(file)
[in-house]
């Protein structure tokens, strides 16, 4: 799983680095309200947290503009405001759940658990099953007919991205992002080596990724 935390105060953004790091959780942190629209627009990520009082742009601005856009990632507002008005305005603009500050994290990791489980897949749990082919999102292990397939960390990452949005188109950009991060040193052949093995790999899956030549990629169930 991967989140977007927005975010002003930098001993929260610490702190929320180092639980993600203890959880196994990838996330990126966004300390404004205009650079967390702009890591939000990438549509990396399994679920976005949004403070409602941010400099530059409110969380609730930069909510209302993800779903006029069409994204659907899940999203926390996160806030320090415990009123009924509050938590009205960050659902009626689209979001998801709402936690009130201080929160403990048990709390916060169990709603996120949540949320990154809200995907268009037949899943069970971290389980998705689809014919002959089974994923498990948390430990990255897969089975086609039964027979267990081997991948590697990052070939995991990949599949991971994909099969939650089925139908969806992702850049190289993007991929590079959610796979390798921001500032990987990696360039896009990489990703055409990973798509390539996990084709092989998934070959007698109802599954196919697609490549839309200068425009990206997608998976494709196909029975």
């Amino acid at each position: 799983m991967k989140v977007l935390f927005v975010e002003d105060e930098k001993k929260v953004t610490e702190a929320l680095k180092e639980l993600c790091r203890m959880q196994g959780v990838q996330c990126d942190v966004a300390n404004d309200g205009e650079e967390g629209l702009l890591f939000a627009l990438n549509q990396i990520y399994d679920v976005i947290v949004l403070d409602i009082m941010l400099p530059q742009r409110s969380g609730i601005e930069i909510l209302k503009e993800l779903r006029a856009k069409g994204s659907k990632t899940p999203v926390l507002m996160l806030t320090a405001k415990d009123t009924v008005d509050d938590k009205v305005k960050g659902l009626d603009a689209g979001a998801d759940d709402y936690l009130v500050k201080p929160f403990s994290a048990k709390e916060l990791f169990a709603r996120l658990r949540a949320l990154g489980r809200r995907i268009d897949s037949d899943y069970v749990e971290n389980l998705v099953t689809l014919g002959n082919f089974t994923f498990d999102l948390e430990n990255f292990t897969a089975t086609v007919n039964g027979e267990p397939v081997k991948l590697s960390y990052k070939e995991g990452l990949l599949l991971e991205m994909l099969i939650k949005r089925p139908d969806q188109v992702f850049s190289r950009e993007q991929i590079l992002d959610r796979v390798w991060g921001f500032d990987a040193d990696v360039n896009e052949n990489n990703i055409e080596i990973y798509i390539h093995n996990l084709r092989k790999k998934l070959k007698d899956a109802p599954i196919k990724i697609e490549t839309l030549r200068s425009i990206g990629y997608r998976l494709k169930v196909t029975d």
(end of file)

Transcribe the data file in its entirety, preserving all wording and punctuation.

[in-house]
């Protein structure tokens, strides 16, 4: 799983680095309200947290503009405001759940658990099953007919991205992002080596990724 935390105060953004790091959780942190629209627009990520009082742009601005856009990632507002008005305005603009500050994290990791489980897949749990082919999102292990397939960390990452949005188109950009991060040193052949093995790999899956030549990629169930 991967989140977007927005975010002003930098001993929260610490702190929320180092639980993600203890959880196994990838996330990126966004300390404004205009650079967390702009890591939000990438549509990396399994679920976005949004403070409602941010400099530059409110969380609730930069909510209302993800779903006029069409994204659907899940999203926390996160806030320090415990009123009924509050938590009205960050659902009626689209979001998801709402936690009130201080929160403990048990709390916060169990709603996120949540949320990154809200995907268009037949899943069970971290389980998705689809014919002959089974994923498990948390430990990255897969089975086609039964027979267990081997991948590697990052070939995991990949599949991971994909099969939650089925139908969806992702850049190289993007991929590079959610796979390798921001500032990987990696360039896009990489990703055409990973798509390539996990084709092989998934070959007698109802599954196919697609490549839309200068425009990206997608998976494709196909029975």
């Amino acid at each position: 799983m991967k989140v977007l935390f927005v975010e002003d105060e930098k001993k929260v953004t610490e702190a929320l680095k180092e639980l993600c790091r203890m959880q196994g959780v990838q996330c990126d942190v966004a300390n404004d309200g205009e650079e967390g629209l702009l890591f939000a627009l990438n549509q990396i990520y399994d679920v976005i947290v949004l403070d409602i009082m941010l400099p530059q742009r409110s969380g609730i601005e930069i909510l209302k503009e993800l779903r006029a856009k069409g994204s659907k990632t899940p999203v926390l507002m996160l806030t320090a405001k415990d009123t009924v008005d509050d938590k009205v305005k960050g659902l009626d603009a689209g979001a998801d759940d709402y936690l009130v500050k201080p929160f403990s994290a048990k709390e916060l990791f169990a709603r996120l658990r949540a949320l990154g489980r809200r995907i268009d897949s037949d899943y069970v749990e971290n389980l998705v099953t689809l014919g002959n082919f089974t994923f498990d999102l948390e430990n990255f292990t897969a089975t086609v007919n039964g027979e267990p397939v081997k991948l590697s960390y990052k070939e995991g990452l990949l599949l991971e991205m994909l099969i939650k949005r089925p139908d969806q188109v992702f850049s190289r950009e993007q991929i590079l992002d959610r796979v390798w991060g921001f500032d990987a040193d990696v360039n896009e052949n990489n990703i055409e080596i990973y798509i390539h093995n996990l084709r092989k790999k998934l070959k007698d899956a109802p599954i196919k990724i697609e490549t839309l030549r200068s425009i990206g990629y997608r998976l494709k169930v196909t029975d």